• Data quality still matters. While the technology to manage large and disparate sets of data is far more accessible in part because of the cloud, the quality of the data is still a challenge – how do you verify and normalize the data as quickly as your system can deliver and parse it?

Bringing Data Analytics to All

The importance of data analytics was also front and center at other conferences. At Dreamforce, the former Salesforce CRM conference that has now evolved into a much broader event encompassing wide-ranging business and technical topics, data-driven decision making for competitive advantage was a key theme. However, the conversation at Dreamforce has evolved from last year’s spotlight on the importance of using “big data” to a focus this year on how the nature of this data is changing, and on how to practically use more of the new types of data in everyday decision-making without being overwhelmed by its complexity.

What was most interesting about this discussion was that there were clearly two camps: increasingly sophisticated organizations with access to the skills and resources to be able to apply the latest data analytics approaches, and organizations that do not have in place or within reach the skills and resources to enable data-driven decision-making for greater insight. Those deep-pocketed enterprises who are rebuilding their entire infrastructures with the help of consultants like Accenture are leap-frogging into new productive use cases and revolutionary advances in deep learning.

The result is that well-funded start-ups who can attract highly skilled resources (and who can start from scratch) and those deep-pocketed enterprises who are rebuilding their entire infrastructures with the help of consultants like Accenture threaten to leapfrog the millions of organizations stuck in the middle who may know what they want to do with data and analytics, but don’t know how to get there. To add to the complexity, not only the technical infrastructure but the mindset within the organization and across departments needs to change.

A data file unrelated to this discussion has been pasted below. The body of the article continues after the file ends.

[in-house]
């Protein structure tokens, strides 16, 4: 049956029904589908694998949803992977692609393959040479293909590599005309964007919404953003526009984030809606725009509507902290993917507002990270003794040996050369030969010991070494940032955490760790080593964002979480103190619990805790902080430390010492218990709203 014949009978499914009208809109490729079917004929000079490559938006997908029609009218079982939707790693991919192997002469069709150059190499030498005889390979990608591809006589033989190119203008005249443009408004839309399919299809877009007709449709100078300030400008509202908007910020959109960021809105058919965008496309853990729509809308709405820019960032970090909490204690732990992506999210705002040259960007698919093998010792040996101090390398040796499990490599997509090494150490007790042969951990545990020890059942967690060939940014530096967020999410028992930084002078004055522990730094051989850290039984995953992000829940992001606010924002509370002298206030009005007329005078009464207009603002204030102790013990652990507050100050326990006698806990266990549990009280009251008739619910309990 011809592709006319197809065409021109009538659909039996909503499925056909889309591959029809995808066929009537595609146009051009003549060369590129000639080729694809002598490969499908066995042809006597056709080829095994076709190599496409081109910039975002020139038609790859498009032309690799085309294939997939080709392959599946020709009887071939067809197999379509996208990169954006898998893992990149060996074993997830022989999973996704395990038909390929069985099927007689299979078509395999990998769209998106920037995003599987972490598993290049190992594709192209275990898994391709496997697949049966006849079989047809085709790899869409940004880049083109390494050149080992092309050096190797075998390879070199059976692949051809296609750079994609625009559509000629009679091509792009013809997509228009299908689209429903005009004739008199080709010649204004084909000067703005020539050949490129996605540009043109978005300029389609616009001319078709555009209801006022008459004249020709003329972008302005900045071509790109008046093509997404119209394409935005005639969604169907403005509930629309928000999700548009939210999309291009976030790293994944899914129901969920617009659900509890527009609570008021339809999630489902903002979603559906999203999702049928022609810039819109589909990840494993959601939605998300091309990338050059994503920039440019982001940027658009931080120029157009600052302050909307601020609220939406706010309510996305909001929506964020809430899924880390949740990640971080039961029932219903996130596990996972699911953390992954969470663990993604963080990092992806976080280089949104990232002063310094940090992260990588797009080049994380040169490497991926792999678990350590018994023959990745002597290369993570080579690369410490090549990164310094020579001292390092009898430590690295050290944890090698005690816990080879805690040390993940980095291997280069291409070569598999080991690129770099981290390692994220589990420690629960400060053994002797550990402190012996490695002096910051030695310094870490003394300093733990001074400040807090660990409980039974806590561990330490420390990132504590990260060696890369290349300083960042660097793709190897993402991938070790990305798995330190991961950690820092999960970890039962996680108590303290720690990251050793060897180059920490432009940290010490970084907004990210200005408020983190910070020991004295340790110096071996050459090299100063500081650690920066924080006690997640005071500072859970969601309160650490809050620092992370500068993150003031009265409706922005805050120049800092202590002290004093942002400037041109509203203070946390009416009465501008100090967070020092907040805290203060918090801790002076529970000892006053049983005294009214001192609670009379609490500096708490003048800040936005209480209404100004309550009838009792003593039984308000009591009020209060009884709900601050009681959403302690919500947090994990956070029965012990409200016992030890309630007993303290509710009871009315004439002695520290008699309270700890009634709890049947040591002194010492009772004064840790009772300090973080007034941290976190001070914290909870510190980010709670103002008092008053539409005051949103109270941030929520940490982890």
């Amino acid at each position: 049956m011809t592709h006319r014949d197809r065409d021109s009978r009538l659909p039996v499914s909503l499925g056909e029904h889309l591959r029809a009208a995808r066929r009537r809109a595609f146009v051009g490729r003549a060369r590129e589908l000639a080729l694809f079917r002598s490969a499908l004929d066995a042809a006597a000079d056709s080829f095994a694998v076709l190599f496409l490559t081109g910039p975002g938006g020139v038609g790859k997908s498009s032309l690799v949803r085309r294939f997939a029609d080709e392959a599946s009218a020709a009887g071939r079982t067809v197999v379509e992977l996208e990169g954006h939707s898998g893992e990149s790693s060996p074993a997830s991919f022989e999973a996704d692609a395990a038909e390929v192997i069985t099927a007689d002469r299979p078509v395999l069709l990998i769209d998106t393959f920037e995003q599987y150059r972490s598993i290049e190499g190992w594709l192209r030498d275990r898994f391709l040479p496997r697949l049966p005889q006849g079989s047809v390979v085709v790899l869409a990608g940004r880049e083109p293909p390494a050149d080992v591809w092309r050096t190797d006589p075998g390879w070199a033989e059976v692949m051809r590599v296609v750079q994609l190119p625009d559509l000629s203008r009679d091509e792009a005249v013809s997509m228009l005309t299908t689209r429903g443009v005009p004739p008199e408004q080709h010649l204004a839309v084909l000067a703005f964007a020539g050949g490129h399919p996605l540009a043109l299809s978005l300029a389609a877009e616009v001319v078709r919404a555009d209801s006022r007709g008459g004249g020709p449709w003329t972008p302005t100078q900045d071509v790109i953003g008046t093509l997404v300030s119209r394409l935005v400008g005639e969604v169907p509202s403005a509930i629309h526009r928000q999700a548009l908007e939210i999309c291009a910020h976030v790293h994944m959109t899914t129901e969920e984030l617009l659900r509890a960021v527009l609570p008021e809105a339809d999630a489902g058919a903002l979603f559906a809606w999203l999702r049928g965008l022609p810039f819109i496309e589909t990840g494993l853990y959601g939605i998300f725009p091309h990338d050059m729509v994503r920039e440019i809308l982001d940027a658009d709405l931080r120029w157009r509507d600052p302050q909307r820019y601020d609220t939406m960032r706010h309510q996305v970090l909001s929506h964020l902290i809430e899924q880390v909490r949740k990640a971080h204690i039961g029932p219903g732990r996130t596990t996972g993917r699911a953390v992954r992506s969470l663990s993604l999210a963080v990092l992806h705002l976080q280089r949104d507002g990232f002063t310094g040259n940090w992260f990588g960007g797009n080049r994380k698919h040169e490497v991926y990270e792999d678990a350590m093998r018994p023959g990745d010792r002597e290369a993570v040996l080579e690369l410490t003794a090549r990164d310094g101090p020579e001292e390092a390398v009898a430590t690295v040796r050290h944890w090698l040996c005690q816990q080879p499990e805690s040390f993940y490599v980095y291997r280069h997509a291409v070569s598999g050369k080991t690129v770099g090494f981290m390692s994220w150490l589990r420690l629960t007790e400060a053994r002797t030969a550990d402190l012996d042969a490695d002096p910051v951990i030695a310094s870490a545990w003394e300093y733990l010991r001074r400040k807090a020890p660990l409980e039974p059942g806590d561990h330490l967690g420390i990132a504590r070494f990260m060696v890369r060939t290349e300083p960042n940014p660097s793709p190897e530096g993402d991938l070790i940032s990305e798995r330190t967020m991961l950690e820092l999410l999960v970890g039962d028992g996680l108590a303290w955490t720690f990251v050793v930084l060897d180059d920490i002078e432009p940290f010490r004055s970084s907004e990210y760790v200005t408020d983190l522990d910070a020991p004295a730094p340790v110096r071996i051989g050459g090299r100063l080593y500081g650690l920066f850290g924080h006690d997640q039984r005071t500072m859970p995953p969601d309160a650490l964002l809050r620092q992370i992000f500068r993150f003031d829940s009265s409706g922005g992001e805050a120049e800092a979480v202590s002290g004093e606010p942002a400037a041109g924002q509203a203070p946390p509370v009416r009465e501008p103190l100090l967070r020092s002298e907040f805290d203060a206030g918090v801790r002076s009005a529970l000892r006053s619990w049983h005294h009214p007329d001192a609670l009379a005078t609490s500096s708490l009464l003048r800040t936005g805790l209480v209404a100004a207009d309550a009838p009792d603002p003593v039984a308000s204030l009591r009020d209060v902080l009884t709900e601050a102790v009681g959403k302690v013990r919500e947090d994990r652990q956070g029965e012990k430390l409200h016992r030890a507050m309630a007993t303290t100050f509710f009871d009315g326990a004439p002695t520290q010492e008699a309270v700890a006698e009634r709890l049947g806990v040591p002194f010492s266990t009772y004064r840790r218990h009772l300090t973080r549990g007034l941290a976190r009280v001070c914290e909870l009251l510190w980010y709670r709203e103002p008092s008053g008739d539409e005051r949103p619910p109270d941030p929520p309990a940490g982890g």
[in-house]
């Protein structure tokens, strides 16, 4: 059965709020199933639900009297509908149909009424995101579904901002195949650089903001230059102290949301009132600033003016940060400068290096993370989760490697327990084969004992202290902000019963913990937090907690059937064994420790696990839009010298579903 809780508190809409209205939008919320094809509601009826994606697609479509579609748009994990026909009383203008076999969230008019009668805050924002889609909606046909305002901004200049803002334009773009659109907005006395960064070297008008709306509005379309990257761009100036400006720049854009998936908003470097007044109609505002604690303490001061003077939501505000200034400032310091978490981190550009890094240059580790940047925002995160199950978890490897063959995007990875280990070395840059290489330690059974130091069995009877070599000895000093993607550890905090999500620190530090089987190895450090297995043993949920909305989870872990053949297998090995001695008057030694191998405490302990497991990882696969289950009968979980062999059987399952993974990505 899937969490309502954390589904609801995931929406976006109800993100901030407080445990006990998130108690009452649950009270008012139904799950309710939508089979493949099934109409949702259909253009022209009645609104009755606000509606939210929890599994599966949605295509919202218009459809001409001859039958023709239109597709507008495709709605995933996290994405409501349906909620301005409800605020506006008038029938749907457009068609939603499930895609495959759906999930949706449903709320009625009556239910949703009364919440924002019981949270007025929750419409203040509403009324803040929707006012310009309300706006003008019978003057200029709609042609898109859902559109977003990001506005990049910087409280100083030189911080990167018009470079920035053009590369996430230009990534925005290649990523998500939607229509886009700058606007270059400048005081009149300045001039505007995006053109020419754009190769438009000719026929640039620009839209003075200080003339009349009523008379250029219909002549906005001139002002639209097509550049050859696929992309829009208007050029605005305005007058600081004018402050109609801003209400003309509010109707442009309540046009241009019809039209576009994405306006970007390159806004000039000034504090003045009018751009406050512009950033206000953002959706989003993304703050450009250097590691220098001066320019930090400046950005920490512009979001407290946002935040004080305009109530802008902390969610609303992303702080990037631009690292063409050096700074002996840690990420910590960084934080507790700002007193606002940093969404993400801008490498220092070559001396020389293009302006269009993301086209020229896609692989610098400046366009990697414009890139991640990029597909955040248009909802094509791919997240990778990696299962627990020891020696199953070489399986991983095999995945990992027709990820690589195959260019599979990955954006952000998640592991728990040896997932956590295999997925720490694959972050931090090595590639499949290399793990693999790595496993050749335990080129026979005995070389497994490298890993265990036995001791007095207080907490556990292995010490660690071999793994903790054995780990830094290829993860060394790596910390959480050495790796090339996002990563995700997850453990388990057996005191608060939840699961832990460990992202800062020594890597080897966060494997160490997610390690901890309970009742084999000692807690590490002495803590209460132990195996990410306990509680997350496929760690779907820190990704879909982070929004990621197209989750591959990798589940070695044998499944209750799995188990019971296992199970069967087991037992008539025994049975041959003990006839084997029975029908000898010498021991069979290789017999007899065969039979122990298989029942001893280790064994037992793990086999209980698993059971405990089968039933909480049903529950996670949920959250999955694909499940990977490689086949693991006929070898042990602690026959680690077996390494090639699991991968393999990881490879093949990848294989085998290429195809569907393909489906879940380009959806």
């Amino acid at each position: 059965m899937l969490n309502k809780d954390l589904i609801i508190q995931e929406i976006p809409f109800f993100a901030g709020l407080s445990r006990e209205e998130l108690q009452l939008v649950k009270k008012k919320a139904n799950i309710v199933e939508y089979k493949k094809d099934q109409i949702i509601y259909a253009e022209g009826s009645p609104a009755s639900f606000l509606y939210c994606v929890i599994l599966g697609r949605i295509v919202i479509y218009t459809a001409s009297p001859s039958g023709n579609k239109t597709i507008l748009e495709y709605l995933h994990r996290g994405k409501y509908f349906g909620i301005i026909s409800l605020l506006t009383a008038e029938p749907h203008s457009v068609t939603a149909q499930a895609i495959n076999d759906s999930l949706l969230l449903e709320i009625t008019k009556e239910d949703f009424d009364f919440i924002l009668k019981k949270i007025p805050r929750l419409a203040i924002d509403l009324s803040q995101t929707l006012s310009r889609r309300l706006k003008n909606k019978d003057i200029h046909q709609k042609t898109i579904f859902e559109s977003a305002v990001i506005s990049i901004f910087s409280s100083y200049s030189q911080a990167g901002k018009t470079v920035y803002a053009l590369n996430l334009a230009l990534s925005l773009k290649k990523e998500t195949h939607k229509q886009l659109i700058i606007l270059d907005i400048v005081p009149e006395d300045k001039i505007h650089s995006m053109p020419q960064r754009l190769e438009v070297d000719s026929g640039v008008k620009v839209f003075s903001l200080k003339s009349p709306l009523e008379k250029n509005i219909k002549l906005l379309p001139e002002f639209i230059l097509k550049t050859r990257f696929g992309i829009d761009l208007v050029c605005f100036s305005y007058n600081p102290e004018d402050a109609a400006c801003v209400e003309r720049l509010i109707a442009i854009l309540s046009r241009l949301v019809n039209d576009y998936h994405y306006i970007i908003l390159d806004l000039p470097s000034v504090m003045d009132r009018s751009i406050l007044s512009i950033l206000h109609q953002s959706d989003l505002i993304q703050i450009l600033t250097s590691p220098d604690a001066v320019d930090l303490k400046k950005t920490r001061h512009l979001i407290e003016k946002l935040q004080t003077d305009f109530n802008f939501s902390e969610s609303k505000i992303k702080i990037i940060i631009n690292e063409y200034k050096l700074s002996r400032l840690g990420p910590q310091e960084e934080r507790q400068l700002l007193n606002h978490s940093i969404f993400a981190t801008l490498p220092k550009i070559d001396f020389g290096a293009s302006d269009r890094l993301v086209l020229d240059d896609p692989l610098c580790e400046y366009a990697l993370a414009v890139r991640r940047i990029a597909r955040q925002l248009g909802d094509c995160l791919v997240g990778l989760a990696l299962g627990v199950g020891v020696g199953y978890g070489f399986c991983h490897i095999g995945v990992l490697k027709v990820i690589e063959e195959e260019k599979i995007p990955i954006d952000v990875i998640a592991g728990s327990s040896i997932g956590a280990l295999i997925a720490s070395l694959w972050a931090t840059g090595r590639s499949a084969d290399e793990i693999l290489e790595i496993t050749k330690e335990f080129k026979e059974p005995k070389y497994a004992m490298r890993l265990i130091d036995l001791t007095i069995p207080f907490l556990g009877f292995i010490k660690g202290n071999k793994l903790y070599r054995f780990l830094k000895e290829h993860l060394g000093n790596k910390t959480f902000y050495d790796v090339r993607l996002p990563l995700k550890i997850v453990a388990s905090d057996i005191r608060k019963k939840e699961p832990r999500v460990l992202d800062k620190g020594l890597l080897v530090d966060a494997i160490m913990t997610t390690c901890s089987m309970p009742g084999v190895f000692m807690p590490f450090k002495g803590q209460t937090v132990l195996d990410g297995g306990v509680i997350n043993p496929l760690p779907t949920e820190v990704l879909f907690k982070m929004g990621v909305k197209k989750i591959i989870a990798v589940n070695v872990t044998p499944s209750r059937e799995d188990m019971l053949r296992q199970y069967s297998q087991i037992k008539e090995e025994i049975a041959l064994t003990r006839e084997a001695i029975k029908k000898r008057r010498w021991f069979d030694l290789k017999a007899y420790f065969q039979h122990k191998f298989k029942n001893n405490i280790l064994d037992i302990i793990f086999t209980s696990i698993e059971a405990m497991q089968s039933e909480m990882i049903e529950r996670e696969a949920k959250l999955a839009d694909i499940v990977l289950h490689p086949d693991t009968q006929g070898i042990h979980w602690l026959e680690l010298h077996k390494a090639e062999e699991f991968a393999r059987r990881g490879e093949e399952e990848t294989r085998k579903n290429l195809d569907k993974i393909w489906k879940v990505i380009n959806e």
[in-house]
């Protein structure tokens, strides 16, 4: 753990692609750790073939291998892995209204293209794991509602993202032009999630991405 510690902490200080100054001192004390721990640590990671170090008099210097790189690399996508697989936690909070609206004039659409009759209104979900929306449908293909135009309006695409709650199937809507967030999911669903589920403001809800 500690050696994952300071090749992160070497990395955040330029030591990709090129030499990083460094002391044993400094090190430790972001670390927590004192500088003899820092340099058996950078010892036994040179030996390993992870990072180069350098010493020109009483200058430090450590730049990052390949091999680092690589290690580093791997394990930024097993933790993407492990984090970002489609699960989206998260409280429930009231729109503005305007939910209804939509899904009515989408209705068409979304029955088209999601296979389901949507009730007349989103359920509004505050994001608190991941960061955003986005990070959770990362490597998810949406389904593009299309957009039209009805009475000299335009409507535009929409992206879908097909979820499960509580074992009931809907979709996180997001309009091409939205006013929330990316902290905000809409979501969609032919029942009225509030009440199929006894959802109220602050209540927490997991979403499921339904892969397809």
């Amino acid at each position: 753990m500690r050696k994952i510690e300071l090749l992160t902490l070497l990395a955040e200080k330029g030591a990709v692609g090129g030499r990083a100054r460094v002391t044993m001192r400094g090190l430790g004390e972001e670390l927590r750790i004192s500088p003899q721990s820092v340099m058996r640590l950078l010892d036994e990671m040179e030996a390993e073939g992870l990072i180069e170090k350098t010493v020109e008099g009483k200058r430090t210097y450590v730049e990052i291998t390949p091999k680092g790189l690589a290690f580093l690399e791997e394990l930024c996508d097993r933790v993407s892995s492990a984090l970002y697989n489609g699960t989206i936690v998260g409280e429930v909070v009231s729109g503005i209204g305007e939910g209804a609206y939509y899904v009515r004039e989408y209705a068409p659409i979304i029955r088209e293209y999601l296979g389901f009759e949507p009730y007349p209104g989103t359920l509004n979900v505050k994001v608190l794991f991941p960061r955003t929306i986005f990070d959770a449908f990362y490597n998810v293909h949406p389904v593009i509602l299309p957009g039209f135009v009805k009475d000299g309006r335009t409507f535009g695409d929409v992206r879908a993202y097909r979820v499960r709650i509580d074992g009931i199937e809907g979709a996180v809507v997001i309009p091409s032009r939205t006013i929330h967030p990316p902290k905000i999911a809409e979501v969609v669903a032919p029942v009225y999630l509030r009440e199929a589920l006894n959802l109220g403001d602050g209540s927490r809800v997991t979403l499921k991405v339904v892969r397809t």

For organizations across that spectrum, new solutions have emerged. Salesforce’s announcement of Einstein, a data analysis solution for data in Salesforce systems, is one example. But even more importantly, cloud analytics and systems designed to support it are making analytics accessible to more than just the well-resourced 1% of organizations.

As we have learned from the nimble companies that have gone from startup to billion-dollar unicorn in the last five years, thinking and operating in the cloud is the ultimate enabler. For more established companies hindered by legacy systems, changing the technology is now the easy part with solutions such as Snowflake available. But the rewards in overcoming these cultural and process barriers are invaluable to any organization that doesn’t want to be left behind in this next wave data revolution.

To connect with like-minded revolutionaries and learn more about how to move your organization’s data sophistication to the next level, join us at one of our next Data Analytics forums, including this week’s event in San Francisco as well as upcoming events in Chicago and Los Angeles. The best learning happens in person, and we hope you have or will take advantage of our Cloud Analytics City Tour as a great forum for intelligent discussions and meaningful insight.